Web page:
Over at TriQuarterly’s blog, Matt Wood has been documenting his various eReading habits, from RSS to eBooks. It’s an engaging read despite the potentially dry subject matter, most specifically when he speaks about his workflow. That word likely appalls eReading critics: the concept of task management seems to run counter to the romantic notion of reading-as-a-serendipitous-experience, reducing an an edifying practice to something as dull and workmanlike as managing an Excel spreadsheet.

But for those of us afflicted with voracious–perhaps even addictive–reading habits, there’s always been a need for a certain amount of task management and curation. An old friend used to print or clip out articles to read later and save them in her file cabinet, in those dark days before Instapaper, when the only way to save interesting online articles for later was the unwieldy browser bookmark. But like anything, new tools require new systems–it’s taken years for me to develop my own eReading workflow. I can’t over-emphasize how much the iPad has transformed my reading system. It has quickly evolved into my single reading device, and digging through the hundreds of posts in my RSS reader on a desktop computer now seems positively barbaric.

Regardless, the sheer scope and amount of content that comes to us on any given day is overwhelming, and necessitates some sort of battle plan to make it through it all. I streamline my reading into two channels: up-to-the-moment news and opinion, broadcast via Google Reader and Twitter, and long reads that I collect in Instapaper. While burning through my Google Reader feed in Reeder or browsing Twitter using Twitterific or Flipboard, if I come across anything that will take over a minute to read, I send it immediately over to Instapaper and move on.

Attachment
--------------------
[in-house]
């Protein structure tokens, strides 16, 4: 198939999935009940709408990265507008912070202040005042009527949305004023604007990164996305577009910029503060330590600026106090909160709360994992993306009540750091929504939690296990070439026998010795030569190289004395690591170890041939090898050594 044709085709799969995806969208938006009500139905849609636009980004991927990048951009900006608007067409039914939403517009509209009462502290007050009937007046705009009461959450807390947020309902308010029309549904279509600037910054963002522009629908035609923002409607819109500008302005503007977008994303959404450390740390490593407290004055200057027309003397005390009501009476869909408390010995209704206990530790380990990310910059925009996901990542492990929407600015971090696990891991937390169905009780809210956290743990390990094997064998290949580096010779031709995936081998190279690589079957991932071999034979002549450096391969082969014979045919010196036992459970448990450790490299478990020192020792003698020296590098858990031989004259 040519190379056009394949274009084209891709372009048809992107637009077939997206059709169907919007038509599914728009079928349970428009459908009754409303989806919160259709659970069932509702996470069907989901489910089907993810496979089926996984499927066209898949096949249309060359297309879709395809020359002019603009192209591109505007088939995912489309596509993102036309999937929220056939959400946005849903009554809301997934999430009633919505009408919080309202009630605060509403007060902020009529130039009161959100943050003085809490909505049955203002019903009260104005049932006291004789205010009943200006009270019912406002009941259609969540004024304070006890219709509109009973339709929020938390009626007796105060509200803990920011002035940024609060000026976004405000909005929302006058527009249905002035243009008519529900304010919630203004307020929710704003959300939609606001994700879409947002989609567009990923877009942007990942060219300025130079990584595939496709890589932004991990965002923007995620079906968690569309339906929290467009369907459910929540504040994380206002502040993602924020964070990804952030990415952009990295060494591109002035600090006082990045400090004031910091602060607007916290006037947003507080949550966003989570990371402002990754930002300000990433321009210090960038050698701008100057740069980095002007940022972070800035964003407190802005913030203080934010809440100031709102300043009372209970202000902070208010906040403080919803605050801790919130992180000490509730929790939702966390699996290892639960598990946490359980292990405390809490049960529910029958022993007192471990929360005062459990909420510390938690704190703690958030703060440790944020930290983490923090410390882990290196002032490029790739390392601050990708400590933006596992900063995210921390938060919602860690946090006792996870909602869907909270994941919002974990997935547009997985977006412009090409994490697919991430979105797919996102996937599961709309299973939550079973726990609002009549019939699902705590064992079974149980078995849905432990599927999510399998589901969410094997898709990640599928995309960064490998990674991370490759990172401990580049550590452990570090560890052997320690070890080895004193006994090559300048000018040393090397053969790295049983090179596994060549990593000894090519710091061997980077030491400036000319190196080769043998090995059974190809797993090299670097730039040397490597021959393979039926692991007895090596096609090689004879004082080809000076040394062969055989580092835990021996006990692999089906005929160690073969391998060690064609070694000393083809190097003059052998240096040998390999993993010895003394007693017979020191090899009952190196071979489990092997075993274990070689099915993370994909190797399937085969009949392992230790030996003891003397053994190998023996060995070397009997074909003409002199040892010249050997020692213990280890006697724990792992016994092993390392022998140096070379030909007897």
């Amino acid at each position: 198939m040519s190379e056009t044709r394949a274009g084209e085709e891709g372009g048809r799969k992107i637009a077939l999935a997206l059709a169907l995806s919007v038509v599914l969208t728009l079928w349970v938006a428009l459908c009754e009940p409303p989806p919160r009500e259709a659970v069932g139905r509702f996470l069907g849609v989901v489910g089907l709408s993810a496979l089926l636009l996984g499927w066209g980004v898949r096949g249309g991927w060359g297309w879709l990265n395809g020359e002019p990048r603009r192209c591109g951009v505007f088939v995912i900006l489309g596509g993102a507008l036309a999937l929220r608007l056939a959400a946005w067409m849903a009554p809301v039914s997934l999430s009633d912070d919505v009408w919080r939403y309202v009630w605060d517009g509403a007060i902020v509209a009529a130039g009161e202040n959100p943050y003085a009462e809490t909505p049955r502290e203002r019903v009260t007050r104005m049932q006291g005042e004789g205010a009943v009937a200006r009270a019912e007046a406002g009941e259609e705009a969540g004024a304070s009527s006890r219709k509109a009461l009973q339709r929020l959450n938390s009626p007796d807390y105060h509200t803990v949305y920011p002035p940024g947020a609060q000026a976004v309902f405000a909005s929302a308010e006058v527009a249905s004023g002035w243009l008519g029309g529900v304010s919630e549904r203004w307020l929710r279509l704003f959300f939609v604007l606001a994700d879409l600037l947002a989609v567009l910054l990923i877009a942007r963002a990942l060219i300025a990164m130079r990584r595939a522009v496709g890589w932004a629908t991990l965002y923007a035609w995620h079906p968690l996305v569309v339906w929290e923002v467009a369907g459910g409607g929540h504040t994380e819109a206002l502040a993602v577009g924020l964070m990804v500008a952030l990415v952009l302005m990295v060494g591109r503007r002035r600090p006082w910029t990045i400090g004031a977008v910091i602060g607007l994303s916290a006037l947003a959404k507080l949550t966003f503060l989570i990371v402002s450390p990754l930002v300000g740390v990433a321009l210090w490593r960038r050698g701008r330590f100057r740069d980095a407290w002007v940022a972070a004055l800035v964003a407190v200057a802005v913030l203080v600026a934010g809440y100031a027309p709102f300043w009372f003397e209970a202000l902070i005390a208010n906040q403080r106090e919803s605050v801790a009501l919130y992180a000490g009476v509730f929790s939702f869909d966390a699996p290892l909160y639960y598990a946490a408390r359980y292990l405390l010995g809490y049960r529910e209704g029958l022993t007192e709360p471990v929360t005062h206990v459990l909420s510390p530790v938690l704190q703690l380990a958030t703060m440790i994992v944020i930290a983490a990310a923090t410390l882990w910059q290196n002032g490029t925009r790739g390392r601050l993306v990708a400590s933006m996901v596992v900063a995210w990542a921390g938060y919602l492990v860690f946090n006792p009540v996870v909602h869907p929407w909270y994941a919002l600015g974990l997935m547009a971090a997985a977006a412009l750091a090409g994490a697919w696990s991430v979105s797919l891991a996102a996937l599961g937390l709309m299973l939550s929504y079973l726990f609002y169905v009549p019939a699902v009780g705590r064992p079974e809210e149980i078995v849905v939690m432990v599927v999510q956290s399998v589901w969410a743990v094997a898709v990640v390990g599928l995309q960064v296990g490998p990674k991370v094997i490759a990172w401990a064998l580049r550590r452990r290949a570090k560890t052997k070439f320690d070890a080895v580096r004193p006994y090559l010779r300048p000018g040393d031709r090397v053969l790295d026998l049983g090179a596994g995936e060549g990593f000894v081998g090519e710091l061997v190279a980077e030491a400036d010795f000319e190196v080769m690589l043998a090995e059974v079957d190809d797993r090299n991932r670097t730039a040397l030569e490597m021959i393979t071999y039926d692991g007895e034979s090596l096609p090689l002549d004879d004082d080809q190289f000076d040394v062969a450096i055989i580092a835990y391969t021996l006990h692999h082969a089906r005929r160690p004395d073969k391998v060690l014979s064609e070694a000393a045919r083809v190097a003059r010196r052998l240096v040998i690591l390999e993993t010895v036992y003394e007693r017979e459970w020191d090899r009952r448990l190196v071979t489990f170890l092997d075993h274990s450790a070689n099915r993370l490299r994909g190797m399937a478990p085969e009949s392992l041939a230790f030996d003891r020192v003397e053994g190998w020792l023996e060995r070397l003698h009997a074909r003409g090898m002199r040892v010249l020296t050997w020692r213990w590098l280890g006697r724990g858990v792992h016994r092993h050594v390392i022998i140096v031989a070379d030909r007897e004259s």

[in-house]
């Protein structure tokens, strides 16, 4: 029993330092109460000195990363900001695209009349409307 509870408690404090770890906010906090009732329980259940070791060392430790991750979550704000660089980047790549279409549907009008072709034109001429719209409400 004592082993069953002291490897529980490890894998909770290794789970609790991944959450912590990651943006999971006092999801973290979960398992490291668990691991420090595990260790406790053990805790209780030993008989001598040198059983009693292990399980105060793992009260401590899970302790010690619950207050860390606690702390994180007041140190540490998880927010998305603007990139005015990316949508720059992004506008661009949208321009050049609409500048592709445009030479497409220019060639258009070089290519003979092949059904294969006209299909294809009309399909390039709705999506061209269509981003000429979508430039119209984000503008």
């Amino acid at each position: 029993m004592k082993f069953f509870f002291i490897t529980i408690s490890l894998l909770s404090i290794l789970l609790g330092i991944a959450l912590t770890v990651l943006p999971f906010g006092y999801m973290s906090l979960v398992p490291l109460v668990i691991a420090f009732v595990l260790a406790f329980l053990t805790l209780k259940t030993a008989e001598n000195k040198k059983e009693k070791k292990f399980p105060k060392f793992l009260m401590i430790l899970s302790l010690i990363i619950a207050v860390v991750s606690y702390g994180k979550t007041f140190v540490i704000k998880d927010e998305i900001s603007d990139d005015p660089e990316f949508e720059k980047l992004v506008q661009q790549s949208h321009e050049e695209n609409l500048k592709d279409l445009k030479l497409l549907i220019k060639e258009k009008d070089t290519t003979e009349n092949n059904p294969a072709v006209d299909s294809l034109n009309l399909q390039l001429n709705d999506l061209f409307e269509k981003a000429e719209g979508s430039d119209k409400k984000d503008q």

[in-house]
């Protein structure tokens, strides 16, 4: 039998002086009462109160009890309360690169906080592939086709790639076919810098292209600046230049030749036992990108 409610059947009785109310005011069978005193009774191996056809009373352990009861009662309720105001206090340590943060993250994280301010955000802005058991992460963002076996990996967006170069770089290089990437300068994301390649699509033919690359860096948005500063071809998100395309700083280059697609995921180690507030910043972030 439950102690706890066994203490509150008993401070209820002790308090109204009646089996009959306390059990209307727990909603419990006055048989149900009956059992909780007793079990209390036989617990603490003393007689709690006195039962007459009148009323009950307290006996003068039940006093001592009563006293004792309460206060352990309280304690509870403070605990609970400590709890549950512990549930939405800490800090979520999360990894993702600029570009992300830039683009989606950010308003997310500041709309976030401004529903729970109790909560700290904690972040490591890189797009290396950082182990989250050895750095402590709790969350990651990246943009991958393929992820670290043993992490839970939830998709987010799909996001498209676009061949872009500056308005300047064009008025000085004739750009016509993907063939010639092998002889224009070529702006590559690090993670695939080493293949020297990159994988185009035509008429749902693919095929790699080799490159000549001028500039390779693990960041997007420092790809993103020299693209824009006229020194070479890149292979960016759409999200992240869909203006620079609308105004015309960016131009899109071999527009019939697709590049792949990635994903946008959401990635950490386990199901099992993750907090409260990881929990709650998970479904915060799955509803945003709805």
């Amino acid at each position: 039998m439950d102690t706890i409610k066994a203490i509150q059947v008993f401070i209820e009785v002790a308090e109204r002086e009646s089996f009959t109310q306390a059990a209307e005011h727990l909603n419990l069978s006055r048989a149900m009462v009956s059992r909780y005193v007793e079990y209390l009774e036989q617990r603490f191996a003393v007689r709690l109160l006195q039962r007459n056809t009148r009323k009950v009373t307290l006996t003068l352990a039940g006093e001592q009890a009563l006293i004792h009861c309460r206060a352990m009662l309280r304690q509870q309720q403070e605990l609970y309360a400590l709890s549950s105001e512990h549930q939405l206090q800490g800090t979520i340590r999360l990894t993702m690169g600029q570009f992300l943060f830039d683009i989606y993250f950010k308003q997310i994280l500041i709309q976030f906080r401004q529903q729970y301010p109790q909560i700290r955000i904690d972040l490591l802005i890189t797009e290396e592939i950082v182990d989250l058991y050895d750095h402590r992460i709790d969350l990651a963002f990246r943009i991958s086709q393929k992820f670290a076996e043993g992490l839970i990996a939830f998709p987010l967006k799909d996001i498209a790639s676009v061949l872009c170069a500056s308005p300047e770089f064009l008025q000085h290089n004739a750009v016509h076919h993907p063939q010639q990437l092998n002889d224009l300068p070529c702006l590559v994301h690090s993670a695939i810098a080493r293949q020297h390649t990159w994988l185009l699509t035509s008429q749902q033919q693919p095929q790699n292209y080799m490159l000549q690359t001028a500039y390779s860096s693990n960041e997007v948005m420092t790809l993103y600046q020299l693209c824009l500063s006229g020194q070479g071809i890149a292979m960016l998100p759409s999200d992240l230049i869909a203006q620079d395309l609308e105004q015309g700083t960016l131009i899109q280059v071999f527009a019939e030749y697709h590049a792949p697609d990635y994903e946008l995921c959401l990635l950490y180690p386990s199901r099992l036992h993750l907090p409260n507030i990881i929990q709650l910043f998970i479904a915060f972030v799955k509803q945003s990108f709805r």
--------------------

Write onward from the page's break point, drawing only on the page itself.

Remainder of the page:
Instapaper, Marco Ament’s fantastic application that archives long pieces for later reading, is the key to managing the longer articles, features and blog posts that I want to spend more time with and give careful consideration to. For my purposes, the iPad could just as easily be renamed the Instapaper machine–anything longer than a couple hundred words goes into Instapaper, which archives the article and reformats it with the refreshingly spartan design of an eBook. Since becoming Science and Tech editor for Shareable, Instapaper has also become an invaluable tool, allowing me to give submissions a first close reading on a couch or in a comfy chair, settings much more germane to deeper thought and consideration. It’s a much more satisfying reading experience than the computer-and-a-desk terminal model that we’ve tolerated for decades.

As the socially-curated eReading series I wrote for Shareable demonstrates, these systems are ever-changing. It’s taken a while for me to find a workable system–a year ago, I wrote a despairing essay for the Santa Cruz Weekly about drowning under the Internet’s unending torrent of words and bemoaning the loss of “slow reading” associated with print. I’ve since come around. While this new age of reading requires learning new skills, the richness and diversity of information available online makes it worth the extra effort. Have you figured out a great eReading workflow? If so, I'd love to hear about it in the comments.

Paul M. Davis


Paul M. Davis

Paul M. Davis tells stories online and off, exploring the spaces where data, art, and civics intersect. I currently work with a number of organizations including Pivotal and

Things I share: Knowledge, technology, reusable resources, goodwill.